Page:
The Five-Year Problem for Developers


Nikhil Patel

March 3rd, 2020
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In the world of construction and property development, we cannot escape the realities that have come about from the Brexit crisis. The sphere of build costs and development appraisals have been hit by the uncertainty that has materialised from the way in which the situation has been handled. Despite the UK officially leaving the EU on 31st January 2020, a trade-deal with the EU has yet to be agreed, and this continues to have an air of unknown about it and is causing mass rises in build cost and tender pricing forecasts for the next five years.

The problem – Breakdown of RICS predictions

RICS have estimated that over the next five years, building tender prices are due to rise by 27%. Considering that the industry standard for development projects is a minimum of 20% profit on cost, a 27% rise in the building tender prices will have a significant impact upon the industry. The rate at which costs will rise is set to increase year on year; the estimated 6% growth in 2024 is set to be double the rise they expect for 2020, estimated to be 3%. RICS believe tender prices will increase by 3% in 2020, 5% in 2021, 5% in 2022, 6% in 2023, and 6% in 2024.

To break this down further, building labour costs are predicted to rise by 20%+ over the forecasted period. The estimates are set to be 3% rise in 2020, 3% rise in 2021, 4% in 2022, 5% in 2023, and 4% in 2024. Following this, it is expected that the cost of construction materials will rise at between 3-4% per annum over the next five years too.

We have already seen the Brexit impact hit the construction market. Since 2016, tender prices have risen, with the cost increasing by 15% per annum between Q1 2016 to Q1 2018, and then continued to rise at between 3-5% between Q1 2018 to Q4 2019.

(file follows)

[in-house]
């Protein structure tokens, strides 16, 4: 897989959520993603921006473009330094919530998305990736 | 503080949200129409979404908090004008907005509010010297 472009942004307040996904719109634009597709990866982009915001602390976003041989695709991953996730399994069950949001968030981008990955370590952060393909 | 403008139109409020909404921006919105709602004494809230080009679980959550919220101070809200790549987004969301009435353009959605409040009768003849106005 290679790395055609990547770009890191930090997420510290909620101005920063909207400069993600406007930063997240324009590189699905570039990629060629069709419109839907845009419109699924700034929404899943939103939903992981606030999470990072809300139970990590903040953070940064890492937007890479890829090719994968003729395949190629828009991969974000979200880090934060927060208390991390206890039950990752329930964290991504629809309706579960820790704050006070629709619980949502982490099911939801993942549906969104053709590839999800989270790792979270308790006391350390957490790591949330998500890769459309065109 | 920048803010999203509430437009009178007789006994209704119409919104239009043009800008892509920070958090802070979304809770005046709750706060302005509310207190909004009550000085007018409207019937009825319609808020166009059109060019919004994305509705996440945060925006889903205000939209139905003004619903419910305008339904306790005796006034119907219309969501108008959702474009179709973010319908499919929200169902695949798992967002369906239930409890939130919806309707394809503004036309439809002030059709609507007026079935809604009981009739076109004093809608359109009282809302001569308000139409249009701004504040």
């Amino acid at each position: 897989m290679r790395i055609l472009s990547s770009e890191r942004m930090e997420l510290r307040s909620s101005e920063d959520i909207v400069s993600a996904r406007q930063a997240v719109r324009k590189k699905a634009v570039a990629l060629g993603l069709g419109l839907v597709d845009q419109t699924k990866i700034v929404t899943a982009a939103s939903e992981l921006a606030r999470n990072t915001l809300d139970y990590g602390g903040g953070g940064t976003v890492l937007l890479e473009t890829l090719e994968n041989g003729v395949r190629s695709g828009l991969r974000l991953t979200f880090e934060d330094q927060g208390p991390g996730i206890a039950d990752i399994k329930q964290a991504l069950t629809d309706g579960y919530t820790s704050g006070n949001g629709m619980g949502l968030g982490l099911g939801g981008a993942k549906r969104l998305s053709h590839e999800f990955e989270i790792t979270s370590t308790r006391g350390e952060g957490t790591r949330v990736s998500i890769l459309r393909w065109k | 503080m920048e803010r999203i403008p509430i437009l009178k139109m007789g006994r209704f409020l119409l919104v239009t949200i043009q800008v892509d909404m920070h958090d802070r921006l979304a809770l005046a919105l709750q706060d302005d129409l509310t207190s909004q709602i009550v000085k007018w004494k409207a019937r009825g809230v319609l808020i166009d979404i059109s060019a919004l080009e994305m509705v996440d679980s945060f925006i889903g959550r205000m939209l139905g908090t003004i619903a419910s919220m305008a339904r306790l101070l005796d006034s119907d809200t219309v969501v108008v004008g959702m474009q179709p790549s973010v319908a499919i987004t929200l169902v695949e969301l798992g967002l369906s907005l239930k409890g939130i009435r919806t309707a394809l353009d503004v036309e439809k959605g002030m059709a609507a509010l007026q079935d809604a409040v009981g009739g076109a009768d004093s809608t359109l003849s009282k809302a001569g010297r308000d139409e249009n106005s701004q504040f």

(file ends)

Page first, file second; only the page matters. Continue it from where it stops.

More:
Regarding the rising cost of labour, the most glaring reason for this is the lack of churn of European workers coming to the UK. The European builder has been an unsung hero of our industry for many years and played a big part in housing supply. With all the immigration/political uncertainty clouding the Brexit debate over the last few years, we are now experiencing far fewer migrant workers in the construction industry, and therefore the cost of labour has increased dramatically. Also, when looking at how Brexit has impacted the cost of materials, the strength of the British Pound has had a major effect. In recent times, far greater numbers of construction materials tend to be sourced from abroad. Couple this with the weakened pound we have experienced since 2016, and it becomes apparent that currency fluctuations have, and will continue to play, a significant impact on the cost of materials coming from abroad.

In the past, rising building costs have been accompanied by rising house prices. However, the figures show that since 2016 we have already seen a huge increase in tender price rises, with the cost increasing by 15% per annum between Q1 2016 to Q1 2018, and then continued to rise at between 3-5% between Q1 2018 to Q4 2019. During this period, the growth of house prices significantly decreased across the country and led to slimmer margins for SME developers.

What do these figures mean for SME developers?

It’s clear that the rising costs of construction, both in terms of labour and materials, is going to have a significant impact upon the margins and bottom line of SME developers and their projects. If the cost of residential houses/apartments remain somewhat stagnant as the UK continues to pave a new path for itself in the world, and make itself appealing to investment from foreign markets, the rise in build costs is going to force developers to think outside of the box if they want to continue to survive and thrive in this environment.